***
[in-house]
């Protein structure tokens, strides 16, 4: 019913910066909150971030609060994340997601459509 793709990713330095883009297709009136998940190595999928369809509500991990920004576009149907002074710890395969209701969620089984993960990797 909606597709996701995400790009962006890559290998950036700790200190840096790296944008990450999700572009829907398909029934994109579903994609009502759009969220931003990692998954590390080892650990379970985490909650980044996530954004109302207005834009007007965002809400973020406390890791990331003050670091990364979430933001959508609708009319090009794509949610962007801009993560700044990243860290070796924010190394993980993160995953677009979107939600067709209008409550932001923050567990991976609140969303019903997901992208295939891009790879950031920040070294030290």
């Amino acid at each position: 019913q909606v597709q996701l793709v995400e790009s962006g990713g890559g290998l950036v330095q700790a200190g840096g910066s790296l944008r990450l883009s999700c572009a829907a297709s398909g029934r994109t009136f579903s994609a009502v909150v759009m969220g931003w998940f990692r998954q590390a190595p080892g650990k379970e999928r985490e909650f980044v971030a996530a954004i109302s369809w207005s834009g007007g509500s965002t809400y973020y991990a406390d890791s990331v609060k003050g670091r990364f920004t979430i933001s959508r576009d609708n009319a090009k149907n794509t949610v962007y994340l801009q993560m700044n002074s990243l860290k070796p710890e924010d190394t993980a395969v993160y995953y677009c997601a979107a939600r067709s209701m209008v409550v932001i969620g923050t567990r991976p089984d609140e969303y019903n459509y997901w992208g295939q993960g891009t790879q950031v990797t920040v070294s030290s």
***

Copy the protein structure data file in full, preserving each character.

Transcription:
[in-house]
């Protein structure tokens, strides 16, 4: 019913910066909150971030609060994340997601459509 793709990713330095883009297709009136998940190595999928369809509500991990920004576009149907002074710890395969209701969620089984993960990797 909606597709996701995400790009962006890559290998950036700790200190840096790296944008990450999700572009829907398909029934994109579903994609009502759009969220931003990692998954590390080892650990379970985490909650980044996530954004109302207005834009007007965002809400973020406390890791990331003050670091990364979430933001959508609708009319090009794509949610962007801009993560700044990243860290070796924010190394993980993160995953677009979107939600067709209008409550932001923050567990991976609140969303019903997901992208295939891009790879950031920040070294030290």
């Amino acid at each position: 019913q909606v597709q996701l793709v995400e790009s962006g990713g890559g290998l950036v330095q700790a200190g840096g910066s790296l944008r990450l883009s999700c572009a829907a297709s398909g029934r994109t009136f579903s994609a009502v909150v759009m969220g931003w998940f990692r998954q590390a190595p080892g650990k379970e999928r985490e909650f980044v971030a996530a954004i109302s369809w207005s834009g007007g509500s965002t809400y973020y991990a406390d890791s990331v609060k003050g670091r990364f920004t979430i933001s959508r576009d609708n009319a090009k149907n794509t949610v962007y994340l801009q993560m700044n002074s990243l860290k070796p710890e924010d190394t993980a395969v993160y995953y677009c997601a979107a939600r067709s209701m209008v409550v932001i969620g923050t567990r991976p089984d609140e969303y019903n459509y997901w992208g295939q993960g891009t790879q950031v990797t920040v070294s030290s």